Canada Father pleads not guilty in 2017 death of toddler found outside of Edmonton church
Jury selected for Sharif trial, accused pleads not guilty
Hundreds of potential jurors packed multiple Edmonton courtrooms Monday morning ahead of the trial of the man accused in a pair of vehicle attacks in 2017. Abdulahi Hasan Sharif is accused attacking Edmonton police officer Mike Chernyk and striking four pedestrians with a speeding vehicle on Sept. 30 of that year. He is charged with 11 offences, including five counts of attempted murder and four of flight from a peace officer causing bodily harm, as well as single counts of aggravated assault and dangerous driving. Two years to the day later, Sharif entered pleas of not guilty to each charge.
A man charged with the second-degree murder of a 19-month-old toddler found outside a northwest Edmonton church in 2017 pleaded not guilty in court Monday.
The judge-alone trial for Joey Crier, charged in the death of his son Anthony Raine, began in Edmonton court Monday. The toddler’s bruised body was found outside the Good Shepherd Anglican Church in April 2017 by a passerby.
Court heard an agreed statement of facts read into the record along with the testimony of four witnesses.
According to the agreed statement of facts, Anthony Raine was found by a woman out for a walk who at first thought the child was a bundle of garbage. He was covered by a blue patchwork blanket and described as “blue, cold and stiff and had dried blood in his right ear.” He was wearing a blue snowsuit and new looking runners and believed to have been dead for about three days before he was discovered.
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The first witness to testify Monday was Ashley Raine, Anthony Raine’s aunt, who said she picked up the toddler from her sister, Dalyce Raine, on Jan. 1, 2017. He was in her care from January to mid-March before she had to return him to one of his parents.
“Dalyce was kind of unfit at the time,” Ashley Raine said. “Joey told me that (Anthony Raine) would be in good hands and taken care of.”
The last time she saw Anthony Raine was when she placed him in the care of Joey Crier.
“He was a happy baby. He was chubby,” Ashley Raine said of the toddler at the time she gave him to Joey Crier. She became emotional as she spoke. “He was always smiling.”
The second witness was Andrea Crier, Joey Crier’s sister. She testified about the times her brother and his then-girlfriend Tasha Lee-Mack would stay at her home in Edmonton.
Edmonton police officer testifies about the night he was run down, stabbed
EDMONTON — A police officer who was run down by a car before he was stabbed in the street grew emotional Thursday as he told a jury about the attack. Const. Mike Chernyk said he saw a vehicle approaching and heard an engine revving as he was directing traffic outside an Edmonton Eskimos football game in September 2017. "I thought the vehicle was going to hit me, so I turned to my left to get out of the way," he testified Thursday. "I thought IConst. Mike Chernyk said he saw a vehicle approaching and heard an engine revving as he was directing traffic outside an Edmonton Eskimos football game in September 2017.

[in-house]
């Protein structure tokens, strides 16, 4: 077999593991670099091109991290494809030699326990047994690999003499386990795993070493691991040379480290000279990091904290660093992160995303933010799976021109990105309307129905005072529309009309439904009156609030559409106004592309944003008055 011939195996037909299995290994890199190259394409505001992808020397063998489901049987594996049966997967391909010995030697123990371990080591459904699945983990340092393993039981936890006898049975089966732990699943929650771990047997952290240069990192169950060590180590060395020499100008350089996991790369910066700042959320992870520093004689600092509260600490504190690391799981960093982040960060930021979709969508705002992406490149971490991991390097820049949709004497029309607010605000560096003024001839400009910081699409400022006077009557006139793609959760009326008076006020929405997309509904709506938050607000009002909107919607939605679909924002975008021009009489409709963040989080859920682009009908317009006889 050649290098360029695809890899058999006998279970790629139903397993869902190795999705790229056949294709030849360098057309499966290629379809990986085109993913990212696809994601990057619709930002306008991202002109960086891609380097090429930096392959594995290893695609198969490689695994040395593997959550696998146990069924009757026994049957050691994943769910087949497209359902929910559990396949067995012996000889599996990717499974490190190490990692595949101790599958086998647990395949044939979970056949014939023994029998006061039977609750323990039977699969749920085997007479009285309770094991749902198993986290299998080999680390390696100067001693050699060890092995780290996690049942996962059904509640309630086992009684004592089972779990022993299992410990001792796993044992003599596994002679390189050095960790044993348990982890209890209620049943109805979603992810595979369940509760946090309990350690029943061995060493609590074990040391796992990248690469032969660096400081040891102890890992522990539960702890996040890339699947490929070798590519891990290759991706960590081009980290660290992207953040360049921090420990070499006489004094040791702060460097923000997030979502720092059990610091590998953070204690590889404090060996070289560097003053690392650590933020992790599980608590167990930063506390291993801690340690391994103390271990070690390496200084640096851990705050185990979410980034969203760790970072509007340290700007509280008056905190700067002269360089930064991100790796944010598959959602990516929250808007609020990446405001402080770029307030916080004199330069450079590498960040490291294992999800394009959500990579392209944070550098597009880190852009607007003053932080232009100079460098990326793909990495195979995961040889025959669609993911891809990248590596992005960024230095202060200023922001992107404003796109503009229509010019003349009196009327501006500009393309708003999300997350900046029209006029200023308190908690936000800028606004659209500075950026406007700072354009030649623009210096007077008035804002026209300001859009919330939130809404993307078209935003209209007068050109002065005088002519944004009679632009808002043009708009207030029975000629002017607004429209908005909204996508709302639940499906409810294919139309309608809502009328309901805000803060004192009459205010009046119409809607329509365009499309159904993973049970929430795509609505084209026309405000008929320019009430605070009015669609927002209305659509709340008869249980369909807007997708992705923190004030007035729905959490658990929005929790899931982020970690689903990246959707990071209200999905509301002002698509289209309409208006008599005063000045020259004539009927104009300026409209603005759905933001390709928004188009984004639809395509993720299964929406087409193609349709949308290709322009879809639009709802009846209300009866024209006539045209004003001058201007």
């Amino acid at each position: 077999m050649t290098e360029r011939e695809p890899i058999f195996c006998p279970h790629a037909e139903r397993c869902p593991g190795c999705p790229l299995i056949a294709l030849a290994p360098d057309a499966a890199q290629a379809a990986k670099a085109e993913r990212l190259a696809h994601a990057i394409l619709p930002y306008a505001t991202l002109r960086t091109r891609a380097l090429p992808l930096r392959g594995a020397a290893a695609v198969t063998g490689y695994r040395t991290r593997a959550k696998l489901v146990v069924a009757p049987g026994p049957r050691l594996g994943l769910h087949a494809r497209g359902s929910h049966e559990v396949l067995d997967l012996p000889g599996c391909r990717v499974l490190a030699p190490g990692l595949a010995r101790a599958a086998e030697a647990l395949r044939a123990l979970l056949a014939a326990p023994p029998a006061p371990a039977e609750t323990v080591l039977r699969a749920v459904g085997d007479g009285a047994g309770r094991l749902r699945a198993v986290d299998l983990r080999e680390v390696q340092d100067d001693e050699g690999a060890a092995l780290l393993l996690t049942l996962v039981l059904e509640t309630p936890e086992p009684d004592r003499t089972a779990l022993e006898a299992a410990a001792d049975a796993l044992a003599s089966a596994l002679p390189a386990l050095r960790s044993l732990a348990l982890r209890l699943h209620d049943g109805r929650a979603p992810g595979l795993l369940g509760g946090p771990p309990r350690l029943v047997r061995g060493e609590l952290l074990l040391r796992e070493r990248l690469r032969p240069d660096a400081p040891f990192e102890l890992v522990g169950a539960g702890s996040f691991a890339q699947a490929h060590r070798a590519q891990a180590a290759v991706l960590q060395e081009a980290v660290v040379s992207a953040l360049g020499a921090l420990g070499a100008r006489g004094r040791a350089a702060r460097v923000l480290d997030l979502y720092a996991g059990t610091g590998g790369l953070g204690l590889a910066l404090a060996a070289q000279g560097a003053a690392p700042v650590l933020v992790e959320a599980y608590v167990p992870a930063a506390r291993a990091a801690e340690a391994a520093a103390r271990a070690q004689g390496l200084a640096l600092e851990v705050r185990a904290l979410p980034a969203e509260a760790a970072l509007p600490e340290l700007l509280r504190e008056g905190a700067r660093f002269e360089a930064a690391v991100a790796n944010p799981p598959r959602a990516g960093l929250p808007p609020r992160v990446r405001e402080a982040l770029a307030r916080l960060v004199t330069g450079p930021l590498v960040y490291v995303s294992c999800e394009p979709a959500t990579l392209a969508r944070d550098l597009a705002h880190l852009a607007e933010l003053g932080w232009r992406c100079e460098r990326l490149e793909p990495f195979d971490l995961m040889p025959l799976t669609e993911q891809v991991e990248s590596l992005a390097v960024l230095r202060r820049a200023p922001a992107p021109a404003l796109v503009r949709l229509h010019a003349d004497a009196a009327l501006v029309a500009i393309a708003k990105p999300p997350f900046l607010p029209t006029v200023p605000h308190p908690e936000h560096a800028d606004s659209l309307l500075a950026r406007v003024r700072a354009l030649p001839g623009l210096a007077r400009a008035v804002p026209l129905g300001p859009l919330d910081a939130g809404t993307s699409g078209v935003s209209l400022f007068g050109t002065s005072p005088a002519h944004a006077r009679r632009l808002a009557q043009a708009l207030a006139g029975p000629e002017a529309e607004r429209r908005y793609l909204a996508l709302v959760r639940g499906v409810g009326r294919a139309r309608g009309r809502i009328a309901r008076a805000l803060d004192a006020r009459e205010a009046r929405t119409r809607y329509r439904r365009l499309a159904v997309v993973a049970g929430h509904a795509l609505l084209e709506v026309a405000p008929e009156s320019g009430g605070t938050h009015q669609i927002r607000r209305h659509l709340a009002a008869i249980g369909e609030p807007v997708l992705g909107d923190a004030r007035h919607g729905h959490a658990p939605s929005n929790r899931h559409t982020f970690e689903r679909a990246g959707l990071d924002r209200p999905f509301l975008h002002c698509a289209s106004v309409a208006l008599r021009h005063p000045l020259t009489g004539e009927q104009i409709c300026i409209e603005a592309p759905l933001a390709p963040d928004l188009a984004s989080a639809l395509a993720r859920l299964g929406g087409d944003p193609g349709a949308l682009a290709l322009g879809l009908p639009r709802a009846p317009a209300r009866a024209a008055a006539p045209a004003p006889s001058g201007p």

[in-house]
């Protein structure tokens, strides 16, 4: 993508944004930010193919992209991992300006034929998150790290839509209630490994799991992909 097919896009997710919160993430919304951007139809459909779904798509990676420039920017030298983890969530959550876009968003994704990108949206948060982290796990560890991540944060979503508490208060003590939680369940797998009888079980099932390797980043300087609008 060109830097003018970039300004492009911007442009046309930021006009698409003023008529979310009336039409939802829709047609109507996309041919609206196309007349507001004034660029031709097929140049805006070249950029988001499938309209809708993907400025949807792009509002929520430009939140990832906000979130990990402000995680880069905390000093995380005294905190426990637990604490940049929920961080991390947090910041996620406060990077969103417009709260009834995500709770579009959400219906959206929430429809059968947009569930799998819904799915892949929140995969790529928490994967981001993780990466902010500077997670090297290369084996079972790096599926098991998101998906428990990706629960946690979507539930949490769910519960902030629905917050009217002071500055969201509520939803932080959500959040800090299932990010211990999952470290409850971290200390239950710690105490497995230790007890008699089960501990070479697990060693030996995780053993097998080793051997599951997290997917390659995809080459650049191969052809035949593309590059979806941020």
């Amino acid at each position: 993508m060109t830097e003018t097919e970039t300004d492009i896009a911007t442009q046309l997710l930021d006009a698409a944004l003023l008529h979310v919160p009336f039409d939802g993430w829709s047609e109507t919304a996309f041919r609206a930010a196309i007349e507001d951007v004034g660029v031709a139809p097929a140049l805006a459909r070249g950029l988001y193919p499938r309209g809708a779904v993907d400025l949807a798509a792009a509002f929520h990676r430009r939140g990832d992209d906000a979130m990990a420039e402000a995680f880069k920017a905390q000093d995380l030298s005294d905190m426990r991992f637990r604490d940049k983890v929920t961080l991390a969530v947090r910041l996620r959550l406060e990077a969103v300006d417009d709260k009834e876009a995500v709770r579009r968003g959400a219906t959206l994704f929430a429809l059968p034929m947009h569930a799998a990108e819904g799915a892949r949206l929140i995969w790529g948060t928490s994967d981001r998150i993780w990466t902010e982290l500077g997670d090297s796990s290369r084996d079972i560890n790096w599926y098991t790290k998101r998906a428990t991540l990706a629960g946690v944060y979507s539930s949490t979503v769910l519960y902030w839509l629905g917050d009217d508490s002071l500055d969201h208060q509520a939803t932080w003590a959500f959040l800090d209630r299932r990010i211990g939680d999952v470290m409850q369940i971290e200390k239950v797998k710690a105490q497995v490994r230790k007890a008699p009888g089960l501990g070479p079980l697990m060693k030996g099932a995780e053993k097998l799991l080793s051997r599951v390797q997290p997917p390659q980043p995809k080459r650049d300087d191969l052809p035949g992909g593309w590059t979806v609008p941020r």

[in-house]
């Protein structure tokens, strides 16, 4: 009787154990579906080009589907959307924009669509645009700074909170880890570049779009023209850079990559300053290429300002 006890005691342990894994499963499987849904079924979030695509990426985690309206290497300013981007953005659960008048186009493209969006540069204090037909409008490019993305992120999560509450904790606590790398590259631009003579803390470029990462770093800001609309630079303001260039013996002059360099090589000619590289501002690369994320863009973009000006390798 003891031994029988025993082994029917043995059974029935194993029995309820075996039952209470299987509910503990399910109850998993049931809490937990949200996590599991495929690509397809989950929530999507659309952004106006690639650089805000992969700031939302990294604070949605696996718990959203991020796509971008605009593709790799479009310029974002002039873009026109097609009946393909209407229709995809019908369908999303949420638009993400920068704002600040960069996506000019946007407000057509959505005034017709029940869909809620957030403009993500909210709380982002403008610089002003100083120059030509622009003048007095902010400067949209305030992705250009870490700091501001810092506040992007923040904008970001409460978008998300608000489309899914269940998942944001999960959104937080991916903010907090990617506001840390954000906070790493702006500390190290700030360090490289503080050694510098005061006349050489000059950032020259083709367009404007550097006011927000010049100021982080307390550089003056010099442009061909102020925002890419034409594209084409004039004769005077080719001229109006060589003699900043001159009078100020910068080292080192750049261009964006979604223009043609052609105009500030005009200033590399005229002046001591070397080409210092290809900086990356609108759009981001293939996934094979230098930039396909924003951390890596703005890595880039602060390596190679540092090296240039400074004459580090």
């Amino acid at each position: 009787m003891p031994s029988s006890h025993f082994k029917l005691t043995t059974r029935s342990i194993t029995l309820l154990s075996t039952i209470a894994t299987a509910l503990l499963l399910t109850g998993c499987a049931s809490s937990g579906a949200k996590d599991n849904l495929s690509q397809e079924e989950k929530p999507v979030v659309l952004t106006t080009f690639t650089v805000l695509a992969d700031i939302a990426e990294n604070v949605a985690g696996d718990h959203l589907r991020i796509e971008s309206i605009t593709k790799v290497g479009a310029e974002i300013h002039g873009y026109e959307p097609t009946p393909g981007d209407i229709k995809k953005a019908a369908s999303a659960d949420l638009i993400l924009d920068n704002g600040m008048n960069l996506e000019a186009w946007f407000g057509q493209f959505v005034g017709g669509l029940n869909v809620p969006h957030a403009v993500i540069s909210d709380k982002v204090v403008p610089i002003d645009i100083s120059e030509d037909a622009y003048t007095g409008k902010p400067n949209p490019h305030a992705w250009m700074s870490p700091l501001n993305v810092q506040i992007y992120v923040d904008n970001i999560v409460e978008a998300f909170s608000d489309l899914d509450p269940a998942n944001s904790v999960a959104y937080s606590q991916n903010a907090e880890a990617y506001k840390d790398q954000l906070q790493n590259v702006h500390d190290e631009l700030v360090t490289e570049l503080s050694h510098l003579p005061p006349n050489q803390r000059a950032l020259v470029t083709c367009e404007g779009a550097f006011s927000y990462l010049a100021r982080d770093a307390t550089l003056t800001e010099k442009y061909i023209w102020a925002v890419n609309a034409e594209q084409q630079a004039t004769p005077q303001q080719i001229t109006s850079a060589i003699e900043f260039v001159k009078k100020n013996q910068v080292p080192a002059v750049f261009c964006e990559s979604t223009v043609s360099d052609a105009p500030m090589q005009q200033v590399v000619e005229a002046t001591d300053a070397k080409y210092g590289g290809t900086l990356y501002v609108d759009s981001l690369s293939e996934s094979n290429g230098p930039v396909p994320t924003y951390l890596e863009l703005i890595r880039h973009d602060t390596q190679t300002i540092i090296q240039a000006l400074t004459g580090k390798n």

Mack is also accused of second-degree murder for Anthony Raine’s death. She is having a separate trial with closing arguments slated for Nov. 15.
Andrea Crier said Anthony Raine was a “happy little boy.” She said there was one time she saw Mack forcefully sit down the toddler.
“She was pretty mean to him,” Andrea Crier said. “She always told him to sit down and shut up every time she (saw) him walking around with my kid’s toys.”
Andrea Crier said she threatened that she would “beat the shit out of (Mack)” if she ever did that again. Joey Crier was not home when this happened, she added.
The last time she saw the toddler, she said he had a little bruise on his cheek.
Next to testify were two women who were at the church the day Anthony Raine’s body was found. They said they were nearly finished setting up for a church sale the next day and were sitting down when a woman came into the building.
Deborah Harpin testified a distraught woman came in yelling “come quick, come quick, it’s a baby, it’s a baby.”
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James and Elias Schiller pleaded guilty on Thursday in Yellowknife. They pair will be sentenced in January.In N.W.T. Supreme Court on Thursday in Yellowknife, Elias Schiller, 19, pleaded guilty of manslaughter; his father James Schiller, 49, pleaded guilty to accessory to aggravated assault.
The group of ladies went to the back of the church where Anthony Raine was found. He was partially on his side between a wooden box and the back door of the church, about 12 feet away from the garbage dumpsters.
Harpin said she felt the toddler’s wrist for a pulse but did not find one.
“He was blue,” Harpin said. “I saw blood on the right ear, flecks of blood.”
Gretchen McCuaig was also at the church and testified she too checked the toddler’s neck for a pulse which she couldn’t find.
“He looked puffy. He had a bruise on his cheek and he had some blood coming from his right ear,” McCuaig said.
Both Harpin and McCuaig testified when they arrived at the church earlier the day Anthony Raine was found, they didn’t notice anything unusual.
The trial is scheduled for 14 days and is expected to hear from about 30 witnesses.
Gunman found guilty in deadly shooting of Abbotsford, B.C., police Const. John Davidson .
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Great Falls man pleads not guilty to sexually assaulting a child
Great Falls man pleads not guilty to sexually assaulting a child.
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